We require that there is at least one non-zero flow - ie. at least two:
We can recognize when one flow contains another. This can be modeled as
a partially ordered set
[ poset in math_21_Order ]
The above incorporates definitions of the usual relations: <, <=, >, and
>= plus rules like the transitivity and strictness of <:
A combined flow is greater than or equal to its parts:
One flow is greater than another if and only if the first results by adding a flow to the second one:
Adding a flow to two flows preserves their order:
However:
If these two models describe the same system then there is a homomorphism from the quantitive model to the qualitive, based on the map
The following example, could be part of a model of Ozone depletion:
The following would be used in parts of D. Knuth's analysis of algorithms:
In general:
. . . . . . . . . ( end of section Flosets) <<Contents | End>>
Informally a flow diagram is a collection of parts that have flows connecting them.
A set of flows between pairs of objects defines a directed graph where each arc indicates a non-zero flow.
Now we have defined the directed graph associated with the flow
we can make a simplifying postulate.
The absence of loops is assumed without loss of generality, because if there is a need for a flow to return to a node then a new node with a single input and output is introduced to provide the feedback. In a hierarchical flow diagram a loop is placed within the refinement of the part.
Again in realistic situations all the parts a connected up.
There shouldn't be any completely isolated Parts.
The following are used to show the aggregate flow out of a part or set of parts.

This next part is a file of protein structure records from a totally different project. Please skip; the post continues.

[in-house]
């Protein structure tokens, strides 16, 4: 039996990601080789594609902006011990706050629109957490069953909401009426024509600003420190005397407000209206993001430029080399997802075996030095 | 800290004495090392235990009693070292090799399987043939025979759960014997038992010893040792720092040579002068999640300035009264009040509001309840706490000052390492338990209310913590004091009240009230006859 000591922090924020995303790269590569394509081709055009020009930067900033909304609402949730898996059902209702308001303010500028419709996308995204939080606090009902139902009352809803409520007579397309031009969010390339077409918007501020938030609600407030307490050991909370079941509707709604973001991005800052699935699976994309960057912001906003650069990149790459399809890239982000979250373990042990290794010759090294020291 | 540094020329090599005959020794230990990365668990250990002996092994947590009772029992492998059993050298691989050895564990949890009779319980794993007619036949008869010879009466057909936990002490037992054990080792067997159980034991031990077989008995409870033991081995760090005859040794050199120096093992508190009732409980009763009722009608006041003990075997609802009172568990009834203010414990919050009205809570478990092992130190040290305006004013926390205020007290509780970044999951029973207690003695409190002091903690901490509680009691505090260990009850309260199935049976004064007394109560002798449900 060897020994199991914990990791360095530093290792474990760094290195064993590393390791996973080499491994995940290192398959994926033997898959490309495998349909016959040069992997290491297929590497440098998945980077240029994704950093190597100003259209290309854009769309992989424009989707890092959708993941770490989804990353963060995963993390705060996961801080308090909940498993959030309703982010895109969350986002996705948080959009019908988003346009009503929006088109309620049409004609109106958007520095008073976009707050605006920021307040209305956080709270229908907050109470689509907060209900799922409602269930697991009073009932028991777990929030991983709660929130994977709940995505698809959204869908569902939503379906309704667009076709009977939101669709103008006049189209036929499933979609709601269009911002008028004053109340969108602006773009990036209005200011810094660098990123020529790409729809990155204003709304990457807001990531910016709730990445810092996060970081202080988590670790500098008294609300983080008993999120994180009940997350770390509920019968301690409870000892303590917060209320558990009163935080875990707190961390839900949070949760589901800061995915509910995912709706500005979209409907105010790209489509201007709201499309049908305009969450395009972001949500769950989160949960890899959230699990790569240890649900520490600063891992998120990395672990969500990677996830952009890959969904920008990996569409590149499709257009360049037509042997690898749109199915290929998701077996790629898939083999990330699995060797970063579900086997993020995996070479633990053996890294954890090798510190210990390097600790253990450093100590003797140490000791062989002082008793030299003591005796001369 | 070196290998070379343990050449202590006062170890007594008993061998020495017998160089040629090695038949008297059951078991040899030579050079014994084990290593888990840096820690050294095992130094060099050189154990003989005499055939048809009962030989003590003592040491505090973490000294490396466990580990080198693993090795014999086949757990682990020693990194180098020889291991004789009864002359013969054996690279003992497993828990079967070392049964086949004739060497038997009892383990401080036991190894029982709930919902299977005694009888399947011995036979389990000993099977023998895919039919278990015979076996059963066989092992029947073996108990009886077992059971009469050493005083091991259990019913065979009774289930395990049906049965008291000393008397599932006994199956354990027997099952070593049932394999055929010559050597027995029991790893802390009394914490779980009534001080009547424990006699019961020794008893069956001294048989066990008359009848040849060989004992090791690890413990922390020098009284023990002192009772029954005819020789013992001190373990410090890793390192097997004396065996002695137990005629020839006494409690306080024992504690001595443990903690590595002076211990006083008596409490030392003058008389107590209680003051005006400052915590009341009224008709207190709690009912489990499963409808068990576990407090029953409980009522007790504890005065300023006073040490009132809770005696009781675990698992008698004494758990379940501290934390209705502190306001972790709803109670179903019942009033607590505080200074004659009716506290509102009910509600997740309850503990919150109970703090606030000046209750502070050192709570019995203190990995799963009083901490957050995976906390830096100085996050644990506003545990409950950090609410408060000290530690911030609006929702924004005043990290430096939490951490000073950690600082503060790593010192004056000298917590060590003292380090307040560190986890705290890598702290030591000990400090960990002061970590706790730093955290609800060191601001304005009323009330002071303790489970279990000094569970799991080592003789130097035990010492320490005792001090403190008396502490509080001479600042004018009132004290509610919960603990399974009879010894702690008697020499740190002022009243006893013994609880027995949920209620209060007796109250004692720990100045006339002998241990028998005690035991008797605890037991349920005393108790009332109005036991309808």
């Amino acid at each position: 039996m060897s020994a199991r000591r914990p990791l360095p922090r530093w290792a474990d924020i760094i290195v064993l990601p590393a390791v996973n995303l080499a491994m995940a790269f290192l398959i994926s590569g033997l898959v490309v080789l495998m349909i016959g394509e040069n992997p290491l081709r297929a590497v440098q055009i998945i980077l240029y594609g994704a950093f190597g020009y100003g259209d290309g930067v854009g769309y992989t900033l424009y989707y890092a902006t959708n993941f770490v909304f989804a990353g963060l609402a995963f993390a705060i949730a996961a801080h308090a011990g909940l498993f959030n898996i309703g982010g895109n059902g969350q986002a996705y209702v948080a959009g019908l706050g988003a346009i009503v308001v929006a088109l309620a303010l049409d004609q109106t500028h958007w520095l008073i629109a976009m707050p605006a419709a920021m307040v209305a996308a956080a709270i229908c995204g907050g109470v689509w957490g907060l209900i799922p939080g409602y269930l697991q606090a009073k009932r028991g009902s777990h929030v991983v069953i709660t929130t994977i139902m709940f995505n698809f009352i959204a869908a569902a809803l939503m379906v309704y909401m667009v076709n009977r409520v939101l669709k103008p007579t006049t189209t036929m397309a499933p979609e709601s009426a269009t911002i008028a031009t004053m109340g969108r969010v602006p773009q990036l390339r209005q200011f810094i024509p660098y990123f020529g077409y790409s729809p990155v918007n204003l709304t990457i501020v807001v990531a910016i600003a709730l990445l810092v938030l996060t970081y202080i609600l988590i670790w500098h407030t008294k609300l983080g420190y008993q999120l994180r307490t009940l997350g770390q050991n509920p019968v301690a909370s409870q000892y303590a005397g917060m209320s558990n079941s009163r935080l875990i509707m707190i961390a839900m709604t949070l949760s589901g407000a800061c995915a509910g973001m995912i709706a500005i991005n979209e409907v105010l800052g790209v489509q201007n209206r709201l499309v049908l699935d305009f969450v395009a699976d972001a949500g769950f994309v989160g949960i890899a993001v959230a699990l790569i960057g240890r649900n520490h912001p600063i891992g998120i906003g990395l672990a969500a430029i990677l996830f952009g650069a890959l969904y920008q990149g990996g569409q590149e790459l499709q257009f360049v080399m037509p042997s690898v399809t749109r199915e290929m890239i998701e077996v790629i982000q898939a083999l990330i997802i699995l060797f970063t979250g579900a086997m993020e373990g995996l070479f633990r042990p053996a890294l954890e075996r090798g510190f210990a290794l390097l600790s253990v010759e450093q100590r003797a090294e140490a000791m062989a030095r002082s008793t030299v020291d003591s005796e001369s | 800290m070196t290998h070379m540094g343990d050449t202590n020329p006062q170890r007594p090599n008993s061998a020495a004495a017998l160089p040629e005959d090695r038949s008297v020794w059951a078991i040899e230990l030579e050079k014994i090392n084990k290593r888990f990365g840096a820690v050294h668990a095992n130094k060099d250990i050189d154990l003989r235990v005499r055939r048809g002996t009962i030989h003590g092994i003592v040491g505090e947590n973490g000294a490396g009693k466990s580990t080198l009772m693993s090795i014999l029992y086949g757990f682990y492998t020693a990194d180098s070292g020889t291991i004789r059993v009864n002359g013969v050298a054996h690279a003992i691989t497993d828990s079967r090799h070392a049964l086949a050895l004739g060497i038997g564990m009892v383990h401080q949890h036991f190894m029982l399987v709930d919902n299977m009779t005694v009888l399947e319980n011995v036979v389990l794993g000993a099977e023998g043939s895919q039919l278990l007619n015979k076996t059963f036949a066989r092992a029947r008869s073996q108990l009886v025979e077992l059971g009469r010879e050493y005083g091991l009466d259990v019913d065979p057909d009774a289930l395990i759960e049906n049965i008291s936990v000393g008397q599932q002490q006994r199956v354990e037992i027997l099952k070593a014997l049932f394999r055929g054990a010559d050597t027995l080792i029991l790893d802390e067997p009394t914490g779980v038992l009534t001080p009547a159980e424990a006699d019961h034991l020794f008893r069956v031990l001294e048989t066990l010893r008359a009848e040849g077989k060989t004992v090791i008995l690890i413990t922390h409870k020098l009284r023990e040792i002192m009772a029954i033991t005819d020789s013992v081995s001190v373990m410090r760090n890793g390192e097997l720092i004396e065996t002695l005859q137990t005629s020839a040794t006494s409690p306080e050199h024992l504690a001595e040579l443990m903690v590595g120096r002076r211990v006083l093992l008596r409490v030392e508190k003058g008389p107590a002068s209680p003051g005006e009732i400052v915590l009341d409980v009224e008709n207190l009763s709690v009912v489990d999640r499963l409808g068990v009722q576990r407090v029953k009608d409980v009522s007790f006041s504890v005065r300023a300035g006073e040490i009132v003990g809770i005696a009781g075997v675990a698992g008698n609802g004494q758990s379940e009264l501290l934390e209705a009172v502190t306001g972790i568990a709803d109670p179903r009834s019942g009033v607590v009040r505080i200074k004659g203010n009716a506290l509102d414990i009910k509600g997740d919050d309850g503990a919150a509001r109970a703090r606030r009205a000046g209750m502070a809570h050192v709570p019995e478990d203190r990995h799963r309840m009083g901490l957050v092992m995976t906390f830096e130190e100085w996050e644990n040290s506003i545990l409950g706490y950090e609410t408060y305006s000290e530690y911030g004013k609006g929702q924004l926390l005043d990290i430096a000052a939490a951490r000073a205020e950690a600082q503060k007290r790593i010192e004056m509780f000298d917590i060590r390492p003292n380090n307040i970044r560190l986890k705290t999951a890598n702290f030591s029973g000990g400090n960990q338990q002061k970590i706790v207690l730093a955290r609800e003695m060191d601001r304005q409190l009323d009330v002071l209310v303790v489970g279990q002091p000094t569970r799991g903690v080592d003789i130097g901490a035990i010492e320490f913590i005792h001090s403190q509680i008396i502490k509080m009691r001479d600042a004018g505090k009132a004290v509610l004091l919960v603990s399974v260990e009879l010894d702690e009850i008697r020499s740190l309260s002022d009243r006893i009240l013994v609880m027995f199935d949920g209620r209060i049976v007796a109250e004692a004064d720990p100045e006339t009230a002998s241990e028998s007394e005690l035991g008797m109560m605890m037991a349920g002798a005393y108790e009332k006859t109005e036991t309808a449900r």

The following are used to show the aggregate flow in to a part or set of parts.
There is a way to document that some of the nodes are outside the system.
An external entity can both send and receive flows.
All sources and sinks should be external entities.
A store is a part that doesn't produces more than it is given.
Processes are nodes where more(>) comes out than comes in. Thus they must change that which is flowing in the network.
A passive flow is arc that has no process attached to it.
A filter is a common kind of process with a single input and a single output.
A conservative part outputs no more or less than what it inputs.
Certain kinds of flow diagrams have the property that all their parts are conservative, this law (when it holds) is named in honor of Kirchoff.
Table of parts
--------------
Source line
SASS word
Object
. . . . . . . . . ( end of section N_Squared) <<Contents | End>>
Context DFD
-----------
Source line
SASS word
Object
SASS
-----------
Source lines lines
Pass1 label+address
Symbol address
label Pass2 word
Object
. . . . . . . . . ( end of section Refinement) <<Contents | End>>
The following uses recursion.
. . . . . . . . . ( end of section Formal Flow Diagrams) <<Contents | End>>
Proofs follow a natural deduction style that start with assumptions ("Let") and continue to a consequence ("Close Let") and then discard the assumptions and deduce a conclusion. Look here [ Block Structure in logic_25_Proofs ] for more on the structure and rules.
The notation also allows you to create a new network of variables and constraints. A "Net" has a number of variables (including none) and a number of properties (including none) that connect variables. You can give them a name and then reuse them. The schema, formal system, or an elementary piece of documentation starts with "Net" and finishes "End of Net". For more, see [ notn_13_Docn_Syntax.html ] for these ways of defining and reusing pieces of logic and algebra in your documents. A quick example: a circle = Net{radius:Positive Real, center:Point}.
For a complete listing of pages in this part of my site by topic see [ home.html ]
For a more rigorous description of the standard notations see